Wednesday, November 27, 2013

From our Collection: Metate and Mano

by Kristine Schmucker, HCHM Curator

We are entering into the time of year when traditions become so important. Families in Harvey County come from diverse backgrounds and have many unique and important traditions that usually include food.  Recently, a metate and mano belonging to Lucia E. Palacioz were donated to the museum.  These two objects highlight another culture with deep roots in Harvey County and south central Kansas.

Metate and mano
Belonged to Lucia E. Palacioz
HCHM 2013.23
Lucia was born June 25, 1891 in Mexico.  In 1922, she immigrated to the U.S. with her two daughters, Sepriana (11) and Aurora Martinez (10).  Sometime in 1922 or 1923, she married Alejandro Palacioz, who had immigrated to the United States from Mexico in 1911.  Their first child, Crestino, was born in 1923. Lucia was 32 years old.  By the 1930 Census the family had grown to include four more children; 3 daughters and two sons. They were living in the Mexican community in Florence, Kansas.  Their household also included a 13 year old lodger, Felix Dilgadillo.  Lucia Palacioz was 38 years old.

Lucia died ten years later on June 23, 1940, two days short of her 48th birthday.  She was buried in the Mount Calvary Cemetery, Florence, Marion County, Kansas.  This cemetery is associated with the St. Patrick's Catholic Church, Florence, Kansas, and it is likely that the Palacioz family attended there. 

Recently, her granddaughter donated Lucia Palacioz's metate and mano that she used as she prepared food for her family over the years.

Metate and mana

Most metates are made of volcanic rock, basalt or andesite.
 It is important that the rock is hard with pores. Pores are needed so bits don’t come off too easily when you are grinding. According to food blogger, Rachel Laudan, it takes about five passes of the mano to grind the maize which would yield enough masa (dough) for one or two tortillas.  She estimates that half an hour of work would yield enough masa to make about ten tortillas, "enough for one working person for one day." This task, no doubt, took up quite a bit of the day.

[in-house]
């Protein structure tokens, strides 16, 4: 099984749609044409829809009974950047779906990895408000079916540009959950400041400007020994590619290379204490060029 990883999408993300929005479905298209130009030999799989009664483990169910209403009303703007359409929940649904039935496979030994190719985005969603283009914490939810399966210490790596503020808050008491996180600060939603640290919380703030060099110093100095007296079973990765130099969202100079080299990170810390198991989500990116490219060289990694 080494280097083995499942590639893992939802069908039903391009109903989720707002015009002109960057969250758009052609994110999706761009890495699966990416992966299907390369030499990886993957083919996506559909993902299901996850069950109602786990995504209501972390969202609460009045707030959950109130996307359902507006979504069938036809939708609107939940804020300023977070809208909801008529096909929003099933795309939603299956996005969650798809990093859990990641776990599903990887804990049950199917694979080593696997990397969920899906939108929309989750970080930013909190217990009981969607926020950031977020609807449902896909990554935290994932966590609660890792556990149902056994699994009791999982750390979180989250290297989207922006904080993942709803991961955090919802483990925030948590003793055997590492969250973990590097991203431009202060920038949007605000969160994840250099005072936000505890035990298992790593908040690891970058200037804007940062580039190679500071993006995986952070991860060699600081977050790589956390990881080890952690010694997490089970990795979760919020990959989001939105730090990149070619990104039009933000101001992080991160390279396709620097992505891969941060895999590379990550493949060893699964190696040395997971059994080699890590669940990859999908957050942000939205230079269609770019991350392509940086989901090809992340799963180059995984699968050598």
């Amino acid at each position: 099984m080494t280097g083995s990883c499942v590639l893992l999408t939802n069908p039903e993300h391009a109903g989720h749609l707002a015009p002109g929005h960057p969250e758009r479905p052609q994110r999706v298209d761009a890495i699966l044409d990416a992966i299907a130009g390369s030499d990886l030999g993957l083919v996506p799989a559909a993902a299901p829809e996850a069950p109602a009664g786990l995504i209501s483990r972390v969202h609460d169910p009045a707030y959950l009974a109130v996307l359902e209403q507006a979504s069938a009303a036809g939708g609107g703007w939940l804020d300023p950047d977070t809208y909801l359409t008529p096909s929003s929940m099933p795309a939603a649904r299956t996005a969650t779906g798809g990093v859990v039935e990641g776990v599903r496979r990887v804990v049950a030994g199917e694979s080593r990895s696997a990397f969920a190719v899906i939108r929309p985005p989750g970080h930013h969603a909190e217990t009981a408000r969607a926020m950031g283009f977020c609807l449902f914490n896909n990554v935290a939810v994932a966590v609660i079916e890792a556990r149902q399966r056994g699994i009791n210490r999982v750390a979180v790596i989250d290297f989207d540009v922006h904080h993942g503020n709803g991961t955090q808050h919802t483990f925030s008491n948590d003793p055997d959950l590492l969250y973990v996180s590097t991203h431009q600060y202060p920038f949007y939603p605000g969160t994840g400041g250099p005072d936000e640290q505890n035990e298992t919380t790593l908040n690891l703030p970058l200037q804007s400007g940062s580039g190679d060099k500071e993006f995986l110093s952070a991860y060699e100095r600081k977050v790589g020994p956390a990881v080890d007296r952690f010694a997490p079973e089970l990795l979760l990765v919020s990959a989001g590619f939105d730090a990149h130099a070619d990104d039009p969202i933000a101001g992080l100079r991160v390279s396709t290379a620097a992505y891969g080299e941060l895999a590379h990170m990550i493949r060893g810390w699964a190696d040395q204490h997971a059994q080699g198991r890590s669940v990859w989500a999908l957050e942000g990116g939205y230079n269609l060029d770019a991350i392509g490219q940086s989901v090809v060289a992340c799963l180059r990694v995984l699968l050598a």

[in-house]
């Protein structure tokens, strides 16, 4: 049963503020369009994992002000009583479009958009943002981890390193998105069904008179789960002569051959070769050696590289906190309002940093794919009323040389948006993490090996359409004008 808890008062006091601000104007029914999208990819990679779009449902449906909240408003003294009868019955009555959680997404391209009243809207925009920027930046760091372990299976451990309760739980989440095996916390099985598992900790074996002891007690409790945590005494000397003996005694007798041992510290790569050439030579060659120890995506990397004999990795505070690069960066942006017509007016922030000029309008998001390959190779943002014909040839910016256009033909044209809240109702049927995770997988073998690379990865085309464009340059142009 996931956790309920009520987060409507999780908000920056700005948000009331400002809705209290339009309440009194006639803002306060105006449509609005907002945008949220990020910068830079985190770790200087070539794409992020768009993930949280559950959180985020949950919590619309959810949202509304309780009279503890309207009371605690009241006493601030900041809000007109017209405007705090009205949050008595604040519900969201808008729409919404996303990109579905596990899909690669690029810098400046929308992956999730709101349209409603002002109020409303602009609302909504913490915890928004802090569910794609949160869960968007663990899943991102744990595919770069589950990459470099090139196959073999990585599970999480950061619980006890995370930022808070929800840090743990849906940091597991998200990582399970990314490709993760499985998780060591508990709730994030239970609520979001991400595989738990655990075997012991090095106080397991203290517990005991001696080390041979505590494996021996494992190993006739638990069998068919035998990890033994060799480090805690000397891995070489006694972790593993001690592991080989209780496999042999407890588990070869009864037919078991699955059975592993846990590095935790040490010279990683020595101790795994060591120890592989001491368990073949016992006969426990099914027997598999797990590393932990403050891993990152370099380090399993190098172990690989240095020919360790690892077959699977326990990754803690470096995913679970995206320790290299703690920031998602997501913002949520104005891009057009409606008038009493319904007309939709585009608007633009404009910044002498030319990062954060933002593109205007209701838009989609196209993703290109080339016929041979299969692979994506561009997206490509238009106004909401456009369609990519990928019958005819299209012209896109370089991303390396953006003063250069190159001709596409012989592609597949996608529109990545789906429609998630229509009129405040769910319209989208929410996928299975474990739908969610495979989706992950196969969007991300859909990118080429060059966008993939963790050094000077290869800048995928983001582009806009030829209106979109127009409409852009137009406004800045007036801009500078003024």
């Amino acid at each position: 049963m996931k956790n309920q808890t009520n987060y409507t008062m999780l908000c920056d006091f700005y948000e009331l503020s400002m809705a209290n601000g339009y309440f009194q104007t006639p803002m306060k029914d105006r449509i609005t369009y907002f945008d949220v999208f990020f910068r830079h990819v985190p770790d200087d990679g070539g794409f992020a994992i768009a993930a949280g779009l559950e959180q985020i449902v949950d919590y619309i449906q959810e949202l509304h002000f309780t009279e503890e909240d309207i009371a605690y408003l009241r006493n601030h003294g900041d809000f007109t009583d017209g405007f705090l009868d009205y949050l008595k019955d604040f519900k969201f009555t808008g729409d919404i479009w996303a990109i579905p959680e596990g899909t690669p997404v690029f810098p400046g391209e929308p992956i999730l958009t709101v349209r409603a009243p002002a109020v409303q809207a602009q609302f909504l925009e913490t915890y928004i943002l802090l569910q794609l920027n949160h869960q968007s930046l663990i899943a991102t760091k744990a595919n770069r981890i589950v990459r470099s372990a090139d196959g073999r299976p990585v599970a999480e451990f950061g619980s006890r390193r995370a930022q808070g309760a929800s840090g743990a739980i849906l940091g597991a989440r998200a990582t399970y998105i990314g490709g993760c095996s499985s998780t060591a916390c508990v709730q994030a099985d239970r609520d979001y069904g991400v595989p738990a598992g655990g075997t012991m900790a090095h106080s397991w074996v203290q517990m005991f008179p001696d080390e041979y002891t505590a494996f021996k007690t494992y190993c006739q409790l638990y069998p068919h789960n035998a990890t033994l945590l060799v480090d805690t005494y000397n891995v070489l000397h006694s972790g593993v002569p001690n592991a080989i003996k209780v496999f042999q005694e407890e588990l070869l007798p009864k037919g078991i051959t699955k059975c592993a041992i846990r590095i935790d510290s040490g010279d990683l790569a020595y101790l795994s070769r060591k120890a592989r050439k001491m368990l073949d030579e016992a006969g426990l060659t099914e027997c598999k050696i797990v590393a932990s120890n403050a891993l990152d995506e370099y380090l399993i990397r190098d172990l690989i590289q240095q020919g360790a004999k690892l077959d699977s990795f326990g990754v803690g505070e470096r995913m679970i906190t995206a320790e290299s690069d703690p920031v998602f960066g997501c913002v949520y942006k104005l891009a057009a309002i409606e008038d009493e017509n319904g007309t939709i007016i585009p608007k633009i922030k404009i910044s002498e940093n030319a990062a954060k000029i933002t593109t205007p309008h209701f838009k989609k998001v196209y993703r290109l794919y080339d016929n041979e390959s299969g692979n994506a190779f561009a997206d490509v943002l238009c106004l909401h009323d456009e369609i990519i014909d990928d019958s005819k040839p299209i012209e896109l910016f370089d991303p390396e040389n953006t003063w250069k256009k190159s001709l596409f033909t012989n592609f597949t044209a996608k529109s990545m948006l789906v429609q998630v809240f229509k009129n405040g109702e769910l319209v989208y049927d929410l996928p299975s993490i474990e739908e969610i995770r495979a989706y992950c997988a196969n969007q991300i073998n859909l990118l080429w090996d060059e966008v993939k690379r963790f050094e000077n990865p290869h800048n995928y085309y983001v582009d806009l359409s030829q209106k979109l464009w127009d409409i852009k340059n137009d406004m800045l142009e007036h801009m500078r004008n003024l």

Photos of a Metate and Mano in use.

Laudan suggests that while you are working; 
"forget that you are getting dizzy, feeling slightly sick and that every muscle is quivering.  Think that you will never have to go to the gym again . . . Think about the joys of modern civilization . . . and that you're glad you weren't born a Mexican woman in the past."

YouTube Videos demonstrating the Metate and Mano

Lesley Tellez, food blogger, notes that the end result is worth the extra muscle power. 
"The taste of those tortillas . . . I'll never forget . . . they smelled intensely of corn and they had this kind of fresh, pastoral taste, . . . it was like I was eating something absolutely whole and complete.  This tortilla was not just a piece of unleavened bread, but something with substance. It suddenly made sense to me how people could survive off tortillas in pre-Colombian times. . . . the tortilla IS the meal."
No doubt tortillas made by Lucia Palcioz were just as good.


No comments:

Post a Comment